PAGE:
Measuring Your Personal Portfolio Risk

 |  Includes: SPY
by: Reel Ken

Many readers have inquired about how much of their portfolio should actually be hedged to reach 100% portfolio protection. This is not an easy question to answer as each portfolio is unique. The particular portfolio may include stocks, bonds, ETFs, mutual funds, options, REITs and MLPs. Some of these investments (such as defensive stocks) are inherently partial hedges and need not be fully considered in hedging a portfolio.

So, before determining how much to hedge, we must first determine the risk level of the portfolio. The most common determinate for risk level is BETA. That is, how does a particular investment move in relation to the S&P 500? A BETA of ONE means that the investment is perfectly correlated to the S&P 500. Theoretically it will mimic the movement of the S&P. A BETA of TWO means that the investment will move twice as much as the S&P and a BETA of .50, half as much.

Many of my hedging strategies use the iShares S&P 500 ETF (NYSEARCA:SPY) as a surrogate for a portfolio. So, if one could represent their portfolio risk as BETA they could easily determine the amount to hedge using SPY.

For instance, let’s say a particular stock portfolio consisted of some defensive stocks and the BETA of the overall portfolio was .75. The investor need only hedge 75% of their stock portfolio using SPY as a surrogate to reach 100% portfolio protection. The inherently defensive positions provide the other 25%.

On the other hand, let’s say the portfolio was aggressive and had a BETA of 1.50. In this case, they would need to hedge 150% of the value of the portfolio with SPY. If the investments that were increasing the BETA were, say, technology companies, they might prefer to hedge by mixing in some QQQ hedges instead of all SPY hedges.

So, this all begs the question of how does one determine a portfolio BETA? BETA for a particular stock is calculated using a very complex formula. Portfolio BETA is orders of magnitude more complex. I have found some web-sites that will compute an approximate BETA for a portfolio input. They can be helpful but I haven’t found any that can factor in options.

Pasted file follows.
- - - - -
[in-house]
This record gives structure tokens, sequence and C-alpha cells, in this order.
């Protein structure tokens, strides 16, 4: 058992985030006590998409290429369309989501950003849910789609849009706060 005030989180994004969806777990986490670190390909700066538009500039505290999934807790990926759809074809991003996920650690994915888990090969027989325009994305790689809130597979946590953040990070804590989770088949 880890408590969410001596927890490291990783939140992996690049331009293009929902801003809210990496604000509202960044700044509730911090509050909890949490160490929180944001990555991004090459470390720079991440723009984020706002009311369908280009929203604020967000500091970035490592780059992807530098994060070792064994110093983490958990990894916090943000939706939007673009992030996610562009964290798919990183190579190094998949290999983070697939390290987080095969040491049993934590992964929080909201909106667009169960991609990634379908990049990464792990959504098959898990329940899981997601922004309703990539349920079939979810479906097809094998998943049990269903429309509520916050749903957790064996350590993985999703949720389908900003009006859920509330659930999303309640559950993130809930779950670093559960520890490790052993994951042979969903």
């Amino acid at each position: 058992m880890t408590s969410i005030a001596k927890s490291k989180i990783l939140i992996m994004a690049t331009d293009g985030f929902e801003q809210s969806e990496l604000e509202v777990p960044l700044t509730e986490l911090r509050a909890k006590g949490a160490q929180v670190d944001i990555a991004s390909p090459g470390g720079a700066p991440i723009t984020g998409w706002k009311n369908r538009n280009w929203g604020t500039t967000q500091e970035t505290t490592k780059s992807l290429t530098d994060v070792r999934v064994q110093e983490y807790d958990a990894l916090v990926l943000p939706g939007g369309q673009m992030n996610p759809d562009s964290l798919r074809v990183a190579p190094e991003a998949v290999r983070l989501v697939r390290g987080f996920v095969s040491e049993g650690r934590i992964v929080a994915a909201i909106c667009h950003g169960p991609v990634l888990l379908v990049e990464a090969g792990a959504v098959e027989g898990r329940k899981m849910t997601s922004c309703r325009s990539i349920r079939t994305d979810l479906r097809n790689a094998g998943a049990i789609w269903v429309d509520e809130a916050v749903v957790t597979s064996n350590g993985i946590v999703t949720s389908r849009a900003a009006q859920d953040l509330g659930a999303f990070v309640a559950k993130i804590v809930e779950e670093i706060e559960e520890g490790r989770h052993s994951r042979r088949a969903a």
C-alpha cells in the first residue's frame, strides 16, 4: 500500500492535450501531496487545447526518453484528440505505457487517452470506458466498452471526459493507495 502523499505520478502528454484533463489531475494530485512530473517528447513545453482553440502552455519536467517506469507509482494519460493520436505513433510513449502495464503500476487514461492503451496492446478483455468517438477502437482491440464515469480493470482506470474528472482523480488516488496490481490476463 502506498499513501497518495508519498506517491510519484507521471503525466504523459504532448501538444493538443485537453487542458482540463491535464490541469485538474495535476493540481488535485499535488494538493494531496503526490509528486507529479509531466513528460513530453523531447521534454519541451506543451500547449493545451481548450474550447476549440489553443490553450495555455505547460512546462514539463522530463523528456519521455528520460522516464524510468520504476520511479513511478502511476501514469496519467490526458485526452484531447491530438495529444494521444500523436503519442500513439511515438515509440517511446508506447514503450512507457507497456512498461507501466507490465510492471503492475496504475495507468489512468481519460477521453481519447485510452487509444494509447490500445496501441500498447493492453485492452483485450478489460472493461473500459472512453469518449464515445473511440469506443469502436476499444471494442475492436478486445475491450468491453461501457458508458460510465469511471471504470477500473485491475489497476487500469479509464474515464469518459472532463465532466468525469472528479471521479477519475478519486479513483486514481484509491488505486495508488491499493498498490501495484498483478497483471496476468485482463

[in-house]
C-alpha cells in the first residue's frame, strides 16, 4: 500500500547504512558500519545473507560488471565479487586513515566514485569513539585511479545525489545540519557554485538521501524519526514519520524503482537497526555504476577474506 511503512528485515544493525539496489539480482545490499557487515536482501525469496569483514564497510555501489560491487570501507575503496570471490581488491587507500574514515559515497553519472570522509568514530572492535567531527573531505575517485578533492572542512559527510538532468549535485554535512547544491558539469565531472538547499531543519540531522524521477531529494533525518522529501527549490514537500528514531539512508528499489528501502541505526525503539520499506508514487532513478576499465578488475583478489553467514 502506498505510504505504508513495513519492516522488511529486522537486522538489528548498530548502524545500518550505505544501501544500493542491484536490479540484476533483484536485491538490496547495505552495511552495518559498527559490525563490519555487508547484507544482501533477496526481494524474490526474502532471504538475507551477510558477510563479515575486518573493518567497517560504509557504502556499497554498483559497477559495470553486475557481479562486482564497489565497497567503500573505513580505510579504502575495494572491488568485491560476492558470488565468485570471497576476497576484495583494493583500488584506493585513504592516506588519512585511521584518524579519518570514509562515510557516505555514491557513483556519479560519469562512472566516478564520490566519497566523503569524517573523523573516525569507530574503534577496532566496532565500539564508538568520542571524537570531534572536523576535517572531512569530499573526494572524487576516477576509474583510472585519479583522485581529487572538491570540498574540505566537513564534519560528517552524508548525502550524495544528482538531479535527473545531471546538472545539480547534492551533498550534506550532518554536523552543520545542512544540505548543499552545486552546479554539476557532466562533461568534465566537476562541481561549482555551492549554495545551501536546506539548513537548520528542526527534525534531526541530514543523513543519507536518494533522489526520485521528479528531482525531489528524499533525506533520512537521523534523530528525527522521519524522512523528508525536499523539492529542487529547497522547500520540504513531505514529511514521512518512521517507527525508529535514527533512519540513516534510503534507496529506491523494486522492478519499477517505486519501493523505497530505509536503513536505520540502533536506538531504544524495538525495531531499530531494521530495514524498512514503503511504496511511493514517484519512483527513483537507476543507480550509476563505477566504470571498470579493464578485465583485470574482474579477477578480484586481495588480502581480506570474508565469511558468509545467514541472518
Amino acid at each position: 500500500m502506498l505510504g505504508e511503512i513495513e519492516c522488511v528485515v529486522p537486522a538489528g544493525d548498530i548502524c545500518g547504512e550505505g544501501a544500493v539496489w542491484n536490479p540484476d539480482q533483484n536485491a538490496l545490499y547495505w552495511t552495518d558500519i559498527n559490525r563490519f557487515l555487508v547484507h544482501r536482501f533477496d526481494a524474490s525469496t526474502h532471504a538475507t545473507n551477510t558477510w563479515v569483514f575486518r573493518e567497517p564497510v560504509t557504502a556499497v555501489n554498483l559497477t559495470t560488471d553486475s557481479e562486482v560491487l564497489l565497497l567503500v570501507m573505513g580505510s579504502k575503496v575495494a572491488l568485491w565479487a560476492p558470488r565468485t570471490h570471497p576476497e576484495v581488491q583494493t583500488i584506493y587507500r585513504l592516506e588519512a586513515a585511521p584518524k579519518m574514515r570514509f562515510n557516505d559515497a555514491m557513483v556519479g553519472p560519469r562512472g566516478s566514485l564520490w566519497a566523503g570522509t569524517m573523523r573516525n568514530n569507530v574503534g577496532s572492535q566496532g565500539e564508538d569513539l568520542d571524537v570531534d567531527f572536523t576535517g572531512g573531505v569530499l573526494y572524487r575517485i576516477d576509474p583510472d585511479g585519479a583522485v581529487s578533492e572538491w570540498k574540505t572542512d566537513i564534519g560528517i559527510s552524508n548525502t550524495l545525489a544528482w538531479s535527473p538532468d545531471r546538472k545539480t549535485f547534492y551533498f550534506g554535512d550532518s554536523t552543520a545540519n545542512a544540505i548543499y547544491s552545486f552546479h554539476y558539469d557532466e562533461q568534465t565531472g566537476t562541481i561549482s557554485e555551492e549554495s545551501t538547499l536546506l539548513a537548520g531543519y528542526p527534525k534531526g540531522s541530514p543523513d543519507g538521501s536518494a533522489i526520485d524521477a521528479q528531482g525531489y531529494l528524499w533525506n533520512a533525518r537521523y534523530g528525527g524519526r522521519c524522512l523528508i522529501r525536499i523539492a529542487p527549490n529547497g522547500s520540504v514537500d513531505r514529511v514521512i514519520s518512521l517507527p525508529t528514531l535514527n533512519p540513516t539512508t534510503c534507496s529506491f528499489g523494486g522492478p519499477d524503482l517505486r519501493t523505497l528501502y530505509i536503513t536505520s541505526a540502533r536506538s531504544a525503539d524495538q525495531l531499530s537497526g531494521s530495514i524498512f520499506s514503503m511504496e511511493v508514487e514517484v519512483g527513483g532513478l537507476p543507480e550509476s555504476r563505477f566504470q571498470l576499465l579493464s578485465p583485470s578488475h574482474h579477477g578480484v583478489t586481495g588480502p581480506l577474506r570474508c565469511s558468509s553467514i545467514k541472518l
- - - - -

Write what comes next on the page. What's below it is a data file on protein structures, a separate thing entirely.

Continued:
In any event, there is an easy and effective way to determine your own personal BETA. It uses OBSERVATION instead of calculus.

Just compare your portfolio movements to the S&P on days the S&P moves down. Let’s say the S&P moves down 1% on a given day. Well, if your portfolio moved down .65%, then your “preliminary” BETA is .65. You need to take several readings on different days, as certain sectors can drive the S&P in different ways than your own portfolio. If you see a steady correlation, you’re home free. If it varies widely from day to day, then you need to examine the reasons. One common reason would be a portfolio that is not well diversified or is “top-heavy” with a particular stock or sector. If so, you may want to look into hedging that particular position separately.

If the BETA is steady at .65 then a 65% hedge is sufficient.

Looking at your portfolio vs. S&P on down days doesn’t tell the whole story. You should also look at the correlation on up days. Let’s say you discover that your portfolio is 65% correlated to S&P on down days and only 50% correlated on up days. You never want to have more exposure on a down move than you have reward on an up move. You should look closely at your portfolio as some part, or parts, aren’t working harmoniously. You may find you have a particular stock or ETF that is "over-reacting" to bad news and "under-reacting" to good news. You may want to make the appropriate adjustments to improve your portfolio efficiency.

On the other hand, if you are 65% correlated on down days and 75% correlated on up days, BRAVO.

Using this method of BETA determination doesn’t take a lot of time or brain power and it can give you a pretty good idea of the risk level and efficiency of your portfolio.

It would be a good idea to continue to monitor your portfolio in this fashion as an ongoing project. By computing the up and down BETAs you can get an idea of the relevancy of your portfolio to the broader market and an indication if change is in order.

Also, monitoring AFTER any hedge is in place is important. Any hedge will initially trade some upside for downside protection. If the particular hedge takes more from the upside than it gains on the downside, you may want to make some adjustment. For example, lets’ say you were 65% correlated up or down. You put a hedge in place and find you are 20% correlated down and 10% correlated up. The downside protection is fine, but it is taking too much from the upside. The adjustment might be as simple as selling your weekly puts further ITM or lowering the strike on a protective put.

For those that like spreadsheets and graphs, the data could be very helpful when entered in any number of software programs. You can even make notes accounting for any unusual divergences.

Many investors like to compare their yearly returns to the S&P, and that’s fine. But, to me, it’s like reading a box score after the games played. I’m suggesting that it is more informative to see how you compare on up and down days as time progresses. This can tell you how likely you are to outperform going forward and give advance notice when change is in order.

Even if you never hedge any portion of your portfolio you can be alerted to inefficiencies in your portfolio makeup. The more you understand how things work, the better able you are to diagnose problems and fix them. Looking at your personal BETA and comparing your up/down BETA is possibly the most important step you can take.

Disclosure: I have no positions in any stocks mentioned, and no plans to initiate any positions within the next 72 hours. I buy and sell SPY and QQQ options